- The Washington Times - Tuesday, January 8, 2002

At a time when many private firms are cutting 401(k) plan benefits, federal and military personnel this year have more money to invest, more investment options and higher limits on how much they can invest tax-deferred.
With their investment track record, a new raise (4.77 percent for Washington-Baltimore feds and 4.6 percent for military personnel) and new higher investment limits, the amount federal-military personnel pump into their Thrift Savings Plan this year could increase $100 million or more.
Federal and military personnel will be able to invest an additional percentage point of salary (up to 8 percent and 12 percent of pay) this year, and the amount they can invest has gone from $10,500 last year to $11,000 this year.
Since new hires were allowed to immediately join the TSP last year (thanks to legislation by Rep. Constance A. Morella, Maryland Republican) more than 43,000 brand new employees have signed up for the TSP.
Financial planners almost universally recommend that anybody eligible for a 401(k) plan participate to the maximum extent for the tax break and to build a future nest egg. But before you decide where you want to go, you need to know where you are. For instance:
The open season, when people can join the Thrift Savings Plan, increase their contributions to the TSP or reallocate where future payroll deductions will go, ends Jan. 31. There will be another open season later this year, but why waste six months especially when the market may be “on sale.” The Jan. 31 shut-off date applies to military investors in the TSP too.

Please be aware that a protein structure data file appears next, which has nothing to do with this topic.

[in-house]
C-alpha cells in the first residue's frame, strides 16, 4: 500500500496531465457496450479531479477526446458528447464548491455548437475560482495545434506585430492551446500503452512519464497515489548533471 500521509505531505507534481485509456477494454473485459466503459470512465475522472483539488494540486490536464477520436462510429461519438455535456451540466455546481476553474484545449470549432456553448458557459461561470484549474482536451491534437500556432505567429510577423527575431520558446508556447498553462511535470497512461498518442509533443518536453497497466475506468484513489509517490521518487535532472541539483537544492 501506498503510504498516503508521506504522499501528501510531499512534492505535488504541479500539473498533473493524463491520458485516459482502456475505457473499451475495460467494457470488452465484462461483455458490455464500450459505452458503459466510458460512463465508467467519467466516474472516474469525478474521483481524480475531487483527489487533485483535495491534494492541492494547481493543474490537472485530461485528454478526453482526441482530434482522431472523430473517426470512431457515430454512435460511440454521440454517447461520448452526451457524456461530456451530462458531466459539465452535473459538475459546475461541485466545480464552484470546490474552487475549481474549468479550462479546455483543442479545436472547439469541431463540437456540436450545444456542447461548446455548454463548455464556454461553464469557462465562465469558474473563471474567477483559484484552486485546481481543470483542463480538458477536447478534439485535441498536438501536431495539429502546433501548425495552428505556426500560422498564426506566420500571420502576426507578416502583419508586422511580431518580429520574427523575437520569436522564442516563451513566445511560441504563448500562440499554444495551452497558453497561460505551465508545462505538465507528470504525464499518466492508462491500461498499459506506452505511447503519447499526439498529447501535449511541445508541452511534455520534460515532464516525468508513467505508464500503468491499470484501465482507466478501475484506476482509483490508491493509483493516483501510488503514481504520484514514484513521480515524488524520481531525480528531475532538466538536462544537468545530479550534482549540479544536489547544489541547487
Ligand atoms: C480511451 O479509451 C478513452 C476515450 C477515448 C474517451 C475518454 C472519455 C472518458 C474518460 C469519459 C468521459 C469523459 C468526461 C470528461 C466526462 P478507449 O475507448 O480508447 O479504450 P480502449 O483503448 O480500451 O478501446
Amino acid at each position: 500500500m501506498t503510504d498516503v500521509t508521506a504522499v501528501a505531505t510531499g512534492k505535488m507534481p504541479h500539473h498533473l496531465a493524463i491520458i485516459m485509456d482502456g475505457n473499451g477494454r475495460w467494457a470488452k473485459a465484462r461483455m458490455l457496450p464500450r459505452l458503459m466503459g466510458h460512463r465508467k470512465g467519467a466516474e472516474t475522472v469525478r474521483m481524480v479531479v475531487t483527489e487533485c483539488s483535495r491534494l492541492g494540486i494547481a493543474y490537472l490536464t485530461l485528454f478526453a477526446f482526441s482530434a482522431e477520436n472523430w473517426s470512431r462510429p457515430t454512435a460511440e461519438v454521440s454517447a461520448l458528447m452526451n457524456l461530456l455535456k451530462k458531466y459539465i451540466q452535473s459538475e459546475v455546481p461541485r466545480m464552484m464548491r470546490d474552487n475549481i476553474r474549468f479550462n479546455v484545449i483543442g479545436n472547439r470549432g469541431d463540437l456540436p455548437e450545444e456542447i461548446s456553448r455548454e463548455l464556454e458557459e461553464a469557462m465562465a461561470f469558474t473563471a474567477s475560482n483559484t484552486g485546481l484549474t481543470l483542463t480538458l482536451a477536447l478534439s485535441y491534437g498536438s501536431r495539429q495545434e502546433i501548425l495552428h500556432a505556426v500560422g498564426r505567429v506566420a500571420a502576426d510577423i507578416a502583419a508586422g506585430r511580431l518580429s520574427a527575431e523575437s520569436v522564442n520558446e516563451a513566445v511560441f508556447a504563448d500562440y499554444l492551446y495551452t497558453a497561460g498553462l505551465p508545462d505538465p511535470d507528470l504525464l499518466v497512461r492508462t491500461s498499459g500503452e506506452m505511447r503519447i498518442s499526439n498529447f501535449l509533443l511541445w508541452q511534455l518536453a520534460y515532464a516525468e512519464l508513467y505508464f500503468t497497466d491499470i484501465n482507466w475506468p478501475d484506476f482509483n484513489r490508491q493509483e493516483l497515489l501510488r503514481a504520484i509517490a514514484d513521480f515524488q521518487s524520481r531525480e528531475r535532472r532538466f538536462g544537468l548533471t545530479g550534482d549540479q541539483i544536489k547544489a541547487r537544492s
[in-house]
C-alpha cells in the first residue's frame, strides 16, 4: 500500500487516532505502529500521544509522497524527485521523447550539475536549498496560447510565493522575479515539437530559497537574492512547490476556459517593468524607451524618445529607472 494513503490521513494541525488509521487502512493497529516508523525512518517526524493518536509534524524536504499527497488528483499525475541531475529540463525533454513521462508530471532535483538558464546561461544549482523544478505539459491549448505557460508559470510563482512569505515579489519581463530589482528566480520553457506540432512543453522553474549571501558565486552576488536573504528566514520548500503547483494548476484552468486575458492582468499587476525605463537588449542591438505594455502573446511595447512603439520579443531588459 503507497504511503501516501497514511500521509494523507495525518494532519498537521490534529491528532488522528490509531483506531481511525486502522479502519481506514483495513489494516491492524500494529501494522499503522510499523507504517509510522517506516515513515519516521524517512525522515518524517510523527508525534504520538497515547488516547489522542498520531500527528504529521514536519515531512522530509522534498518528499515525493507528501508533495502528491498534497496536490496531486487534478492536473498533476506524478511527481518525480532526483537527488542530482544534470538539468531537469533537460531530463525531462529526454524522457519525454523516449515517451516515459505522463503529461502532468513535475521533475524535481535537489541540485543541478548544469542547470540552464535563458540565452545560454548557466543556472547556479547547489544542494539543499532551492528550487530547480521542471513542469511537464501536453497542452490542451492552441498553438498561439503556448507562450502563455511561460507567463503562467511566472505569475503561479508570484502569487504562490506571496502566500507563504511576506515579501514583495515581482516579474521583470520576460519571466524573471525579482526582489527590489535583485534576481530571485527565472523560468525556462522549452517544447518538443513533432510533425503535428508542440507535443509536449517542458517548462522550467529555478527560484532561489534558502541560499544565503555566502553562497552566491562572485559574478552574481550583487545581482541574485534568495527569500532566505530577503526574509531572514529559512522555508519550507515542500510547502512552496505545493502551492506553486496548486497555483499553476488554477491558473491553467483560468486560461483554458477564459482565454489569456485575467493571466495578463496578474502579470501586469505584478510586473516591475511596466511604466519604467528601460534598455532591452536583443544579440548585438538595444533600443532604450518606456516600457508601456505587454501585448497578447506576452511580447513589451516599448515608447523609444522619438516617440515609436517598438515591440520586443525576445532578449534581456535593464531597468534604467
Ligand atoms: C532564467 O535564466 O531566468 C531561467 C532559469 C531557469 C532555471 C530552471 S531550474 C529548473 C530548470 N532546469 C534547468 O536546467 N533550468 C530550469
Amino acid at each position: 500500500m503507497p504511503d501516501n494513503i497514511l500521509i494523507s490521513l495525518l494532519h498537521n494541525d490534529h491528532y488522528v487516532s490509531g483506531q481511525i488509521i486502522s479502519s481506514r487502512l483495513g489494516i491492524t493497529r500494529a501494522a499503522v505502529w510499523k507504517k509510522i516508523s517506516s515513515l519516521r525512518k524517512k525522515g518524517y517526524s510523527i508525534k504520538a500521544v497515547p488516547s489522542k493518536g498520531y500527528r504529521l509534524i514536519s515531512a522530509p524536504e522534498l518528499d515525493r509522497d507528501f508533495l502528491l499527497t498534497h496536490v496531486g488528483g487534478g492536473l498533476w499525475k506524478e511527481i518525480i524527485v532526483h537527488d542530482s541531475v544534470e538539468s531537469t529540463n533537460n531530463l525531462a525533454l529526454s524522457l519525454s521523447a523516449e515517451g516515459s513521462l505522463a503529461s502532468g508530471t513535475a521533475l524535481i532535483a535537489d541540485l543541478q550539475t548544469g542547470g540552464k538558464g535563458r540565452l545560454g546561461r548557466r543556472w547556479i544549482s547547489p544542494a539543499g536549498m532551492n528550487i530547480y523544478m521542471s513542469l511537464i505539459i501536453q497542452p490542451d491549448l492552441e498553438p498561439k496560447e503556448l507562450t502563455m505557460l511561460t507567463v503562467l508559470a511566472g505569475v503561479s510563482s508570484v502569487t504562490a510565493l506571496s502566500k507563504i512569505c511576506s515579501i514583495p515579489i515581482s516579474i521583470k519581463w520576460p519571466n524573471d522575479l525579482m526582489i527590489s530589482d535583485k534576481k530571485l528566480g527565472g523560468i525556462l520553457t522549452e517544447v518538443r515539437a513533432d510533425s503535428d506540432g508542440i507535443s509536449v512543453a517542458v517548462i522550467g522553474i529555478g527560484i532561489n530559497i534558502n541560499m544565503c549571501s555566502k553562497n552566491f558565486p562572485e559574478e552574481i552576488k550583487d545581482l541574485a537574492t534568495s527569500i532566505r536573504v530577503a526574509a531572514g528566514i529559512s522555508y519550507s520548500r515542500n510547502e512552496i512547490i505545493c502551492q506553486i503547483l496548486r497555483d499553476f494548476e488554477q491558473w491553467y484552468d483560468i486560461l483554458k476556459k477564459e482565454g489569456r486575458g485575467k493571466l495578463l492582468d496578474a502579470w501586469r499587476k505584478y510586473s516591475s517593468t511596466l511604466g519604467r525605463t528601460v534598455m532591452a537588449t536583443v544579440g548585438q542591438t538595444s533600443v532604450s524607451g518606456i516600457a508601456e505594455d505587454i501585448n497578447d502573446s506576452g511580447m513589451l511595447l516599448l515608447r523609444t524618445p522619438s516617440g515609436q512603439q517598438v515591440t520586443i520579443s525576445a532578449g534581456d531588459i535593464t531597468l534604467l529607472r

Beginning his year, the so-called “elective deferral limit,” the tax-deferred amount the Internal Revenue Service lets individuals put in their 401(k) plan annually, will increase $1,000 per year until it reaches $15,000. Last year, the limit was $10,500.
The amount employees under the Federal Employees Retirement System can invest this year in the TSP is an astonishing 12 percent, while the amount for those under the Civil Service Retirement System is now 7 percent.
Experts predict that TSP savings assuming you invest will provide about half the cash that feds in the Federal Employees Retirement System will have to spend in retirement.

Screening jobs
Former federal workers because of their experience and security clearances make wonderful candidates for the 28,000 airport screener jobs that will soon be filled. With three large airports Ronald Reagan Washington National, Washington Dulles International and Baltimore-Washington International the Washington area needs lots of help.
Anyone interested in applying for a screener job (pay has yet to be set) should get in line. E-mail your name and address to screener@ost.dot.gov or call the toll-free number at 1-866/404-1227.

Wanted: More HMOs
By now you’ve noticed that your health insurance premiums probably went up this year. Much of that is because of the high cost of prescription drugs, the fact that more people are taking drugs and that the federal family (which unlike private health plans includes retirees for life) is getting older.
To help slow the rise in premiums, federal officials are looking for ways to encourage more health maintenance organizations to participate in the federal health program. About 130 have dropped out in the past four years. At one time, the Washington-Baltimore area offered feds and retirees more than a dozen HMO choices. Now, that’s down to about five. HMOs tend to attract younger, healthier workers leaving fee-for-service plans to cover retirees who have higher health bills. They hope more HMOs will come into the program and that more retirees will chose managed care.

Dental benefits/the mouth that roared
Inadequate dental benefits is the No. 1 complaint most federal workers have of their health plans. Even the best and most of them are HMOs pay only about half of all costs. Government officials would like to offer better benefits perhaps as part of an auxiliary plan but haven’t figured out exactly how to do it. They may find out quickly if a key member of the House or Senate (or his or her spouse or dependent child) is suddenly hit with staggering dental bills.

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